Valet parking fiasco strikes in Atlanta, and how it happened is not unusual.

A valet service giving your car keys to somebody else is probably unimaginable, right? Like, how could they be that dumb, right?

But it happens. Everyday. Somewhere.

Most often this mix-up occurs with rental cars. 

Unfortunately for the owner of a 2012 Audi A7, things went drastically wrong when a valet gave the keys away to a thief... who then smashed the car into a power pole, and caused 4800 electricity customers to lose their power.

Here's the story:

So why did that happen?

Well, the car owner could have lost the claim ticket, and whoever found that ticket could have then claimed the car. In this case it's the car owner's fault, not the valet's.

But most likely the valet failed to ask for the claim ticket. The thief may have simply acted like it was his car. And if he was tipping the valet with a $10 or $20 bill, the valet probably wasn't going to do or say anything to cause the loss of that tip.

I wouldn't be surprised if this valet was a recent hire. There always is a new guy on the valet staff. Rookies in their late teens or early twenties often lack the confidence to challenge a person for proof that a car is really their's.

And if a valet manager is not on top of their game, the more experienced valets will slack-off with checking claim tickets too.

Valet parking is a commoditized service. Wages can be very low. In 19 states, valet companies can pay their valet workers as little as $2.13 an hour. (When I did this work, my wage was $3.83 an hour, which was $1 an hour above Pennsylvania's minimum wage for tipped employees. And there was actually talk that management was considering a change to $2.83.)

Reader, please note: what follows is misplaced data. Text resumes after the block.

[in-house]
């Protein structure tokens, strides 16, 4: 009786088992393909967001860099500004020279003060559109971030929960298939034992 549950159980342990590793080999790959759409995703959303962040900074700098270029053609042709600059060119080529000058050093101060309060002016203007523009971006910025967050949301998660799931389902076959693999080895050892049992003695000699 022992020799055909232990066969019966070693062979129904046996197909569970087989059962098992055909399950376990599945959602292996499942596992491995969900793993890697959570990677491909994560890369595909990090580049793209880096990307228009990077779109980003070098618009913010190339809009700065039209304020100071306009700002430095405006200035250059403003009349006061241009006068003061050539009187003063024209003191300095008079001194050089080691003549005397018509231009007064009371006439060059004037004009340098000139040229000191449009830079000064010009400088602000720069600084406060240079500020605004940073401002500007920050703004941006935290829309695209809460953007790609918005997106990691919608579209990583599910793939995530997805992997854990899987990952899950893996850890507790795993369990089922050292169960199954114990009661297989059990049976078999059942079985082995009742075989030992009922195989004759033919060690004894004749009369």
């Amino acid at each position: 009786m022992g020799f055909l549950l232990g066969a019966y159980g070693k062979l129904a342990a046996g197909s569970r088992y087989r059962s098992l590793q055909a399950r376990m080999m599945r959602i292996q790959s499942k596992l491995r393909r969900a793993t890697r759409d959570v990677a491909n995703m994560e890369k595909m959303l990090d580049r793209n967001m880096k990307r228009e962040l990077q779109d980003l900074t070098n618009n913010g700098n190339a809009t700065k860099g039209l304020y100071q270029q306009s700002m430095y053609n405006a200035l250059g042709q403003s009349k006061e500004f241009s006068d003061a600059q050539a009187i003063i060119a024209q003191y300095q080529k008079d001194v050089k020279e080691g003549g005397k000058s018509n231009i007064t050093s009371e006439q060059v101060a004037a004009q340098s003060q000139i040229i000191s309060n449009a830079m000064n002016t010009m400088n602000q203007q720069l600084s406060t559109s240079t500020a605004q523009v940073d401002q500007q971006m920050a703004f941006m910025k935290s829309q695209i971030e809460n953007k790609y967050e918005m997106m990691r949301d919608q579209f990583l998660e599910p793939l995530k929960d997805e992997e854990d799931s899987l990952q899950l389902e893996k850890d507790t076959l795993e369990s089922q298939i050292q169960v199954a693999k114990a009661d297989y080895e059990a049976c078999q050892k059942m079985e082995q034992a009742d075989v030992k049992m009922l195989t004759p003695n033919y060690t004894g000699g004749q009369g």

Valets rely on gratuities. There are many times when the work of a valet is not equitable. After a few bad shifts in a row, valets begin to think about quitting. They begin to feel exploited by their employer. Their morale and job satisfaction often goes up and down based upon the tip action, or lack of it. 

The low pay of this business causes experienced, seasoned valets — who know what they're doing — to leave. Yes, the best, most skilled, most experienced valets leave. Rookies take their place. And rookies are much more prone to making dumb mistakes.

Anyway, this isn't the last time a valet will give a key to the wrong person. It will happen tomorrow, somewhere. The end results may not be as bad as what happened at Atlanta's Westin Peachtree Plaza Hotel, but the keys will be given to the wrong party at some point somewhere tomorrow. Check Twitter and watch for it.

I spent 2 years in this business. It's the same shit over and over again. Nothing changes.

A good defense against your car being given away to the wrong person is to have a photo of your face attached to the key. I make these, and I call it a "Valet Client Photo ID Card."

You can see what I'm talking about here:

It's a simple $20 solution. But few have the foresight to actually take this preventative step. They instead assume that taking spins at "valet parking roulette" will always go their way. Big mistake.